But if his hands are on the Calcutta Cup at the end of this evening, it is fair to say that he won't be quaffing protein drinks long into the night.
His age now means that Denton is a proper grown-up player, entering the middle period of his career, not the precocious phenomenon he was as he burst on to the international scene a couple of seasons ago. And there is a sense of completing a circle today as he looks forward to the fixture in which he announced himself to the wider rugby world in February 2012.
Strictly speaking, it was not his Test debut, as he had made a cameo appearance in Scotland's World Cup warm-up match against Ireland the previous August, but it was a performance in which he lived up to all the hype he had been creating beforehand. It is a rare thing for a player to finish on the losing side and then be handed the Man of the Match award. Rare, too, for that accolade to be given to a player in his first international start. But that was how it was for Denton.
Small wonder that he should relish another match with England on the same pitch. "It's a game I'll never forget," he said of that match two years ago. "I got that man of the match, although I think I've played games equally as well, against New Zealand and South Africa. I've had a few good games, but because that was my first start, and to play at Murrayfield in a Six Nations game against England - there's nothing like it. You [press] guys have been to loads of them, but for us as players it's completely different. It's crazy.
"It's more the way that the fans react to it. The Six Nations as a whole is an incredible competition for us, because all the countries involved buy into it, all the stadiums sell out and it's an incredible atmosphere. But the England game in particular - people reckon we could sell out this game three times over at Murrayfield. That's the level of interest it sparks for us."
There is, though, a significant difference between then and now. At the tail end of 2011, England had been a team in crisis after a World Cup that had unfolded as a litany of calamities and farce, and after the brutal exposure of rampant indiscipline in the report that followed. Scotland, having failed to make the quarter-finals in the tournament for the first time, were not in much better shape, but Edinburgh and Glasgow Warriors were going well and there was stability in the squad.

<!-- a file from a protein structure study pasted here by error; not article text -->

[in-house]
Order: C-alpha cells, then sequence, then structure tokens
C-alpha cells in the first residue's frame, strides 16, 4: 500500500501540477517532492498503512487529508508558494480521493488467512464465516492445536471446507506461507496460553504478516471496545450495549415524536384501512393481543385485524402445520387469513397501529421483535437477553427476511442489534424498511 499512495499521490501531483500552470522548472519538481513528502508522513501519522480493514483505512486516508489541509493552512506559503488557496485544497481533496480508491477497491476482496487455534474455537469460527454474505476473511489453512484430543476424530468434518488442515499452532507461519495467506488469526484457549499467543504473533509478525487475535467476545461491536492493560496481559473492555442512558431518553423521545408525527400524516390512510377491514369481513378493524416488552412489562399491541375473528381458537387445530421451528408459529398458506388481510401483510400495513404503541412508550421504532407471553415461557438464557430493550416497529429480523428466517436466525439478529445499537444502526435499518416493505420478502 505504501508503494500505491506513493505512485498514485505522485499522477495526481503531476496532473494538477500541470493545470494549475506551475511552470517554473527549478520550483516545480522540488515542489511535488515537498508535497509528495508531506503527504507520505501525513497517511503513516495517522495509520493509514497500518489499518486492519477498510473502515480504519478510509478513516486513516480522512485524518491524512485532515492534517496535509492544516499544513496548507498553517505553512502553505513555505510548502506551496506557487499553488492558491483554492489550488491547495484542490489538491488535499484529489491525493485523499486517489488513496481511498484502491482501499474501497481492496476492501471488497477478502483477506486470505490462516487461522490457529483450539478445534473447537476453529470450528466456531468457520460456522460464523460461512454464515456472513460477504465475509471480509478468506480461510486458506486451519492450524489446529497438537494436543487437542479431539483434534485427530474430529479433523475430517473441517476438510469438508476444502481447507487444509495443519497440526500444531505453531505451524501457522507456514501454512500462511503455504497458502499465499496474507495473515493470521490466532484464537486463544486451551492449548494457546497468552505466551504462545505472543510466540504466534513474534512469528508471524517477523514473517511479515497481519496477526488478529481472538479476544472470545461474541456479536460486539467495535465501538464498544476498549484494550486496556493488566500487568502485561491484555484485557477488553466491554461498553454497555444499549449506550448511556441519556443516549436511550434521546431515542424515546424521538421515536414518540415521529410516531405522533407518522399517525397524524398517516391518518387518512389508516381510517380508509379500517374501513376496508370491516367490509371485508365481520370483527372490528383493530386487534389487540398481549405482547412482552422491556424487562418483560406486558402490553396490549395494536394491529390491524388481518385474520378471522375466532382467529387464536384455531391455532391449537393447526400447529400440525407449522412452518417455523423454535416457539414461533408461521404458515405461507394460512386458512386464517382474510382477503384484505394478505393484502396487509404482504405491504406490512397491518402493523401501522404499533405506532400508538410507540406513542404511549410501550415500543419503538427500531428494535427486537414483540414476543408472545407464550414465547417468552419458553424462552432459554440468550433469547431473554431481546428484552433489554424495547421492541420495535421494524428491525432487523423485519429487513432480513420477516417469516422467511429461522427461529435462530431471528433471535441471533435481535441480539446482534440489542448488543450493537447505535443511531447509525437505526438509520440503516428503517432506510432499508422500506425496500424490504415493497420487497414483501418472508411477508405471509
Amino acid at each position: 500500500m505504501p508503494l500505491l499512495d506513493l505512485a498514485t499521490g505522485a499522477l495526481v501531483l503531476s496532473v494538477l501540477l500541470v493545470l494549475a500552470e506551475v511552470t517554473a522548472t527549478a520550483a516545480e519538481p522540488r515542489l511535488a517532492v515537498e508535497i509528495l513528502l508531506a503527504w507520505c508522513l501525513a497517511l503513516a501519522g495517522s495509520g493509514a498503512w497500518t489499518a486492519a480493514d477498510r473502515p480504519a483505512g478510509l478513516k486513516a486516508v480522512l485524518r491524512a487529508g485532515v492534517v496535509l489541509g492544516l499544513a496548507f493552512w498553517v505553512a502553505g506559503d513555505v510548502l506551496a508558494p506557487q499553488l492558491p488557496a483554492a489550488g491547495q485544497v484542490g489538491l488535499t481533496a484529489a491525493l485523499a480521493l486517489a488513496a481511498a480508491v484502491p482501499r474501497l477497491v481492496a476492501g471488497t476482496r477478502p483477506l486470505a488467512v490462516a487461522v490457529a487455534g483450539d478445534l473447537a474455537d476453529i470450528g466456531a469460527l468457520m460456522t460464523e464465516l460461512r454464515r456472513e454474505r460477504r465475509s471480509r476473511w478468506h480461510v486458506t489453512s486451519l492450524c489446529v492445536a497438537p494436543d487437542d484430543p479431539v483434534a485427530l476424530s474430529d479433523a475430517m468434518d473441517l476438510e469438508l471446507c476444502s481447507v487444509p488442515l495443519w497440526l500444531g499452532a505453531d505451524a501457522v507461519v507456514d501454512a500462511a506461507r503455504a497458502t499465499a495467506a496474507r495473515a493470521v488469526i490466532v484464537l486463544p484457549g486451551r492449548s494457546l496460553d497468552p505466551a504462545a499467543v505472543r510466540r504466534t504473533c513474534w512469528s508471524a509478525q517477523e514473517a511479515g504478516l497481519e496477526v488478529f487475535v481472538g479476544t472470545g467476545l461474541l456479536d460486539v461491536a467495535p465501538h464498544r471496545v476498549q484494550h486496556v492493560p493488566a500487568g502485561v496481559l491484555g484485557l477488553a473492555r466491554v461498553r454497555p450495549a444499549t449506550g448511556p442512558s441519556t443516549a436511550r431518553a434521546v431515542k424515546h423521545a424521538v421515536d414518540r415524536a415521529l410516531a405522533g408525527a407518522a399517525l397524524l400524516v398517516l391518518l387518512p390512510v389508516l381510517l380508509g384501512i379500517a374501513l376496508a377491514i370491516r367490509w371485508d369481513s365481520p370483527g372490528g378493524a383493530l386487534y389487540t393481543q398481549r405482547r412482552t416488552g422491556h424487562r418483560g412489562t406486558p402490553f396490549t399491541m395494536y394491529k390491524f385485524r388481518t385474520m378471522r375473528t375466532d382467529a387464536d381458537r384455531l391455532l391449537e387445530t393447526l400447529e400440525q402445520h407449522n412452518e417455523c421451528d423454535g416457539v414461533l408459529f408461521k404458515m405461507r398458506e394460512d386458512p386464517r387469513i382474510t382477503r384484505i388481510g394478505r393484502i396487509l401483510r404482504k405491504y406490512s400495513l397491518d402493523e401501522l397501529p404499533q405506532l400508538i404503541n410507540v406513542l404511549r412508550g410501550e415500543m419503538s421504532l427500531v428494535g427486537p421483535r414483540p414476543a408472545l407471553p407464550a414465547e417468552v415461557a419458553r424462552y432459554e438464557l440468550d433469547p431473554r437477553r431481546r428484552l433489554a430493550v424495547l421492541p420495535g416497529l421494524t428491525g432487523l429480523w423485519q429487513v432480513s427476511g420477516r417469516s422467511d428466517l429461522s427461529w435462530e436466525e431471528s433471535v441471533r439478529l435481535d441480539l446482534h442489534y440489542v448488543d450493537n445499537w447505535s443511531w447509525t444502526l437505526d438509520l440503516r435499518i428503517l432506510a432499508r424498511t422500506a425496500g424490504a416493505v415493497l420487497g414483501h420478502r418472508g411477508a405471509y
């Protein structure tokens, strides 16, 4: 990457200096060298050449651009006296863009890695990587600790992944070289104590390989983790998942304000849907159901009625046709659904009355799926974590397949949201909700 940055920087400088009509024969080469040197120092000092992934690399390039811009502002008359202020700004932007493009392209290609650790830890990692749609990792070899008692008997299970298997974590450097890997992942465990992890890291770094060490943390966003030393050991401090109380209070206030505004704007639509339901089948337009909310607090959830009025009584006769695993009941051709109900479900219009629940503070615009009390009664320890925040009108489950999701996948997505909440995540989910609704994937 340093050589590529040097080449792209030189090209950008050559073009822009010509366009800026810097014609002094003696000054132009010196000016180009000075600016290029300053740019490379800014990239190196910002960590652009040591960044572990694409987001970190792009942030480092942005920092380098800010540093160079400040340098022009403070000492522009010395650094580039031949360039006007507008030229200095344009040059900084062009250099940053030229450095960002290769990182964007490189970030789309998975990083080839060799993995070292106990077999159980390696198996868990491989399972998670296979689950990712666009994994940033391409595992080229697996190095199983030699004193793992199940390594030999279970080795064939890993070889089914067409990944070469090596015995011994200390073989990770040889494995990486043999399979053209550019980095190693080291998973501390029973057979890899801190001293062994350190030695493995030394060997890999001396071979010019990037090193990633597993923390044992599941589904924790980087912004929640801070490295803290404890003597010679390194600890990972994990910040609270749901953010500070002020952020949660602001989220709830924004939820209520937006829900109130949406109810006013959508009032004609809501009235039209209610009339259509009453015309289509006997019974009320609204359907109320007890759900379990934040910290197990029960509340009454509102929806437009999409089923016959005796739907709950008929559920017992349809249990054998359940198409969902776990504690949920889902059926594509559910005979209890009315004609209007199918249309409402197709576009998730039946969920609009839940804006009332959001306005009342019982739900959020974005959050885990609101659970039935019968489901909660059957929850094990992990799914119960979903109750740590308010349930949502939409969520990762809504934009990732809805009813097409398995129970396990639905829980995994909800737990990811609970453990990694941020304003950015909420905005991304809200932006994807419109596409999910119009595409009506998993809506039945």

In short, Scotland seemed to be on the rise. England - with a new and inexperienced coach, and with a host of Test debutants - looked vulnerable. And, with Denton well to the fore, both seemed to be following their scripts when they met.
To many, it is still a mystery that Scotland managed to lose, their domination of possession and territory producing just two penalties as they went down 13-6.
The backdrop today is far different. It is England who are on the up. They may have lost 26-24 in Paris a week ago, but they showed fire and commitment and organisation to get into a winning position just a few minutes from the end -the same traits which were so lacking in Scotland's performance as Ireland humbled them 28-6 in Dublin the next day.
Yet Denton believes that Scotland were far better, and can be better still, than that game in the Aviva Stadium suggested. "When we were in attack we looked really good at times, particularly in the first half," he suggested. "We had a good amount of possession and when we had the ball going forward we were getting over the gain line.
"Johnno [head coach Scott Johnson] said after the game that he struggled to find something to explain why we lost when he looked at the stats. But further looking into it, the main issue for us was the conversion rate. We were getting into great positions in the first half but just not converting those opportunities, and I think that's what we've got to learn as a side to do."
There is probably a more scientific way to explain this, more coaching gobbledegook which can be employed, but Scotland were also stuffed at the breakdown. As his middle name is Kipling, you might think that Denton would have a talent for turnovers, but responsibility for that aspect of the game rests more obviously with Chris Fusaro, the flanker who has taken the No.7 shirt from ousted captain Kelly Brown.
A more pertinent reference - as the poet was a distant relation - might be that Denton's job is to fill the unforgiving minute with sixty seconds worth of distance run, with the sort of all-action performance that brought him to prominence in the first place.
"We had a tough meeting with Humph [forwards coach Jonathan Humphreys] on Monday," said the No.8. "We, as a pack, let the team down in certain areas and it's something we're looking to amend. We've got a lot of work to do to earn the respect back from our fellow players first of all, and then from everybody else.
"From our point of view as players, the hope's not gone. A match turns on very small things and at the end of that first half in Dublin we had a chance to go in 6-3 down. We were more than happy to be away from home with that score.
"Anything could have happened, particularly if I had got over the line earlier in the game. So we're not that disappointed in what we did. But there are areas that we definitely need to shore up and the area where we knew Ireland would target us in particular was the tackle area. We need to make sure against England that we front up."